Students sky dive into world record

As the sun peaked over the horizon the morning of March 17, a group of people stood on the ground in the formation they were about to build 15,000 feet above them. As everyone put on their jumpsuits and made the last checks of their gear, there was a solemn silence. The skydivers boarded the aircraft deep in concentration preparing every move and every scenario they may face in the air.

On March 17, two members from the Georgia Tech Sports Parachute Club joined 64 other thrill-seekers from across the country to break a record for most people in a skydiving formation.

Everyone gathered in a cotton field next to an old airport in Fitzgerald, Ga., to plan out the new Georgia Skydiving Record for the largest formation in free-fall: a 66-person formation.

The Sports Parachute Club formed in 1968 when the sport was still fairly new. As a new group in a budding sport, they were instrumental to testing and designing the standard safety equipment used today. Word spread, and soon there was a large group enjoying the adrenaline shock of jumping out of an airplane.

Since then, over 100 Tech students, faculty and alumni have jumped each year with a cumulative number of jumps soaring over 1000.
In the last few years, some members have won medals in Sport Accuracy, Two-Way Formation and Two-Way Vertical Formation skydiving.

Greg Lennartz, Georgia Tech Sports Parachute Club President and a fourth-year ISyE major with over 400 skydives under his belt, and Nathan Briggs, the Vice President and a fourth-year PHYS major who has 700 skydives to his name, trained for two years just to qualify for this year’s record attempt.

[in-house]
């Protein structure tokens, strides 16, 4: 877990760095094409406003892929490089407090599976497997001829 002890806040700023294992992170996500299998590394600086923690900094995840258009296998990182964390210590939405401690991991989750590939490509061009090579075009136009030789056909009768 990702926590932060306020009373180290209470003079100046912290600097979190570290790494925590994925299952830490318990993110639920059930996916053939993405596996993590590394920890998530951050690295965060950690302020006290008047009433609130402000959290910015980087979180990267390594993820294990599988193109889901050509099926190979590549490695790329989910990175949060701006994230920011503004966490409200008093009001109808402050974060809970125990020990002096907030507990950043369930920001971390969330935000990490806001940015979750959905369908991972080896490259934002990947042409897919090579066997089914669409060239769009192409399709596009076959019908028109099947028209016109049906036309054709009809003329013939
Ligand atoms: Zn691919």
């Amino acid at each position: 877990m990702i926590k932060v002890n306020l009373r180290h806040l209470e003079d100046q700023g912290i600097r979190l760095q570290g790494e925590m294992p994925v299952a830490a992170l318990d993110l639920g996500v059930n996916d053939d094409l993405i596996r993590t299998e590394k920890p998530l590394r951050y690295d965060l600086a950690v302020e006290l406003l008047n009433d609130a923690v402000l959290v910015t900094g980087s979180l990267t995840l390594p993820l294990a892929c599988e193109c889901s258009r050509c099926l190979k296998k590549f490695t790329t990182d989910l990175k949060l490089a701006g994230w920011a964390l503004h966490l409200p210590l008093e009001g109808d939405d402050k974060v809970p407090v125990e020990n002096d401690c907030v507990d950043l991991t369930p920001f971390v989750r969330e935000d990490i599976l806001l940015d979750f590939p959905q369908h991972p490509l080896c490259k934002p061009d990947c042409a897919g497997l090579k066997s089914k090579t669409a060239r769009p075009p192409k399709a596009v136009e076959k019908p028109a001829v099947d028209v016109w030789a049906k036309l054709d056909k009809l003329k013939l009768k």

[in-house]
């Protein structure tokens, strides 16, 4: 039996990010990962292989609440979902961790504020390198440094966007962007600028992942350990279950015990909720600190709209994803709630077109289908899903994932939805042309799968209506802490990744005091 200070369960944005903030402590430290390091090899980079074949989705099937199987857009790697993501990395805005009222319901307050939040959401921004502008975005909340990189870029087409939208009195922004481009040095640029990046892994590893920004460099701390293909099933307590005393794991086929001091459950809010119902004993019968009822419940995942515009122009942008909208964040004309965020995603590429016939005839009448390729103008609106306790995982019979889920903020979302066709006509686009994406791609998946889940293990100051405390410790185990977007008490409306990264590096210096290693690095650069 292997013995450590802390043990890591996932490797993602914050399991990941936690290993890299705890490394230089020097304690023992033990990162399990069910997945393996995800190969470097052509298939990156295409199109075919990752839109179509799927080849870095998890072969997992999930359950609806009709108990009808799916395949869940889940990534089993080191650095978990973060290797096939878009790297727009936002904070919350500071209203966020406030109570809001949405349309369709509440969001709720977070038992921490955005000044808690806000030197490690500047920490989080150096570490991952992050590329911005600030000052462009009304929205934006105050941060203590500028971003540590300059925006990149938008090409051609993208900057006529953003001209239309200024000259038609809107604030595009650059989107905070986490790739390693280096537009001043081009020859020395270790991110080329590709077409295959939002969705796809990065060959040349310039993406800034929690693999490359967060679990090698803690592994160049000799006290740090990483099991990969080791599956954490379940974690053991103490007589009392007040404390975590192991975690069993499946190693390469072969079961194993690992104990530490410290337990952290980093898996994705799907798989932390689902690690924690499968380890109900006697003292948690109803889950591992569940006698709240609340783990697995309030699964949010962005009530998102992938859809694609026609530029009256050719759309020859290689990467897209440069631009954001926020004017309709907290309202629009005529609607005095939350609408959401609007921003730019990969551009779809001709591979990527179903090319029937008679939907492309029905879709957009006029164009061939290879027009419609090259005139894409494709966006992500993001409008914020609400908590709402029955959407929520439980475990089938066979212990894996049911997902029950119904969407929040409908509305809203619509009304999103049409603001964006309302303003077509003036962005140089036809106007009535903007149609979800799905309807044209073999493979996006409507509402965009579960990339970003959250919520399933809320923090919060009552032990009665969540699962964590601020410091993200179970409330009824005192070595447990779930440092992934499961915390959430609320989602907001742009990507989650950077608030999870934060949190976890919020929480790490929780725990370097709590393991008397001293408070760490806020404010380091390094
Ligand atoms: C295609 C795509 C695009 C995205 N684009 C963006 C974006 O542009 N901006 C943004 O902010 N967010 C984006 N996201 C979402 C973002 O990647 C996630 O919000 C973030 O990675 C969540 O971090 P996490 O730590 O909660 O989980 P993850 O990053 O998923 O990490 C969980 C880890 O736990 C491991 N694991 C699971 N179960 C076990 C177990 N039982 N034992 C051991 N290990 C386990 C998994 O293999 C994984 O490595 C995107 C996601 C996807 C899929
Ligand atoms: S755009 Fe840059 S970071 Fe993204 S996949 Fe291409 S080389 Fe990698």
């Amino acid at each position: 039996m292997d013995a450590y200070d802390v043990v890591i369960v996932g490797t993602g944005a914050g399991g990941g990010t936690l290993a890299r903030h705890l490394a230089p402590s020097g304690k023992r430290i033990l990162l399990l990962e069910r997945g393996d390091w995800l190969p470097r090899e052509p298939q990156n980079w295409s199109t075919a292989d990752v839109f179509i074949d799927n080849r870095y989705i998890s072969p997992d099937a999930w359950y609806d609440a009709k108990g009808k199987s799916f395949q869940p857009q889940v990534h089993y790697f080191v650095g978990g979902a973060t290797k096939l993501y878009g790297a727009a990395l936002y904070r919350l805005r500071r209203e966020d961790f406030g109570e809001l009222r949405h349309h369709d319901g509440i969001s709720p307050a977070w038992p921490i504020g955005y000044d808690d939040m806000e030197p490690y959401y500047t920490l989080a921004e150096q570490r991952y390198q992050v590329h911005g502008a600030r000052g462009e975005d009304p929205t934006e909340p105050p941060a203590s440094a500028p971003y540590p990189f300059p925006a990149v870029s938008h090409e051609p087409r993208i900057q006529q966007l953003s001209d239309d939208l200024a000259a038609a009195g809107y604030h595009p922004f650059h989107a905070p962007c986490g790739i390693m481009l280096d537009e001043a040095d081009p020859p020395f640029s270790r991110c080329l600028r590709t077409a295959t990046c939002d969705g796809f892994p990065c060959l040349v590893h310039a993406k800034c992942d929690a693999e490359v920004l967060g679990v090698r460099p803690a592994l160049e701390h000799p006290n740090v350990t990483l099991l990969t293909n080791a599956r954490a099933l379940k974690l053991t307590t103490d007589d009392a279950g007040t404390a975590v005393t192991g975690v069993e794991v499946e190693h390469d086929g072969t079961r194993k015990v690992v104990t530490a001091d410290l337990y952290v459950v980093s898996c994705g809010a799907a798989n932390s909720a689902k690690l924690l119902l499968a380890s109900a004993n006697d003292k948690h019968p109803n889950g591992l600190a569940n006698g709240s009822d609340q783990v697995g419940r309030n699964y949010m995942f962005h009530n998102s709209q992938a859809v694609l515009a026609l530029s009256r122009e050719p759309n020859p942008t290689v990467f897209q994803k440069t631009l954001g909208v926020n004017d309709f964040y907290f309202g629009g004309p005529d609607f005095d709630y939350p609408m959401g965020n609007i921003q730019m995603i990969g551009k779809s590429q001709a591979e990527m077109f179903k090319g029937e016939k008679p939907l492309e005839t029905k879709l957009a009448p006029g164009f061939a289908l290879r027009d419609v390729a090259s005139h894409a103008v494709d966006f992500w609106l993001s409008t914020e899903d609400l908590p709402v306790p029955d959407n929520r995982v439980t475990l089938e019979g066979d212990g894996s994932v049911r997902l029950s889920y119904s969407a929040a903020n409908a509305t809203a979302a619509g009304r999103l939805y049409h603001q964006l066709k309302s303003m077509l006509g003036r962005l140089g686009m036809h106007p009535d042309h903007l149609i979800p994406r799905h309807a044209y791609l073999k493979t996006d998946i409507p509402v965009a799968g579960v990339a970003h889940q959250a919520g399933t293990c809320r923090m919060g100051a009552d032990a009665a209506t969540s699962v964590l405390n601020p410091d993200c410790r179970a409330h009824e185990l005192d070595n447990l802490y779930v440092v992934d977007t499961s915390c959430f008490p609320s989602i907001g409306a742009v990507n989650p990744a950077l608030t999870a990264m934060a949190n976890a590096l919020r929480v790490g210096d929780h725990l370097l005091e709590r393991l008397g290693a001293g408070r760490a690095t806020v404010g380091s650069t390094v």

Only accepting 66 people for the dive, the competition included a diverse group of world champions, world record holders and Tech students.

Lennartz was on the attempt last year, but after eight skydives the group could not make the formation work, and the attempt failed.

Briggs, however, was brought in from the back up team when multiple members of the original team backed out at the last minute.

“I sat by the door and watched as three planes took off one after another and flew in formation to altitude,” Lennartz said. “The pilot flicks on the red light, and I opened the door looking out to make sure we are in the right spot and there are no planes below. I watched anxiously for the green light and the wave which signals the climb out. The green light hits, and I was the first to climb out and hang out to the outside of the plane as it cruised 100 mph only a few feet away from two other planes doing the same.”

The serenity and smoothness of the skydive give the overwhelming feeling of success for breaking a record that stood unchallenged for 14 years.

The skydivers fell through the break off altitude. They flew to an open space away from everyone else, and to the spectators on the ground, the parachute openings sounds like fireworks.

A monsoon of people rained onto the field, and as the new record holders come in to land they high-five each other on their recent success.

Briggs and Lennartz have a busy year ahead training new club members for competitions.

They recently won a gold medal with the other club members Wallis and Hall at the National Skydiving League Championships.

The team also won a silver medal at the National Collegiate Sport Parachute Championships.


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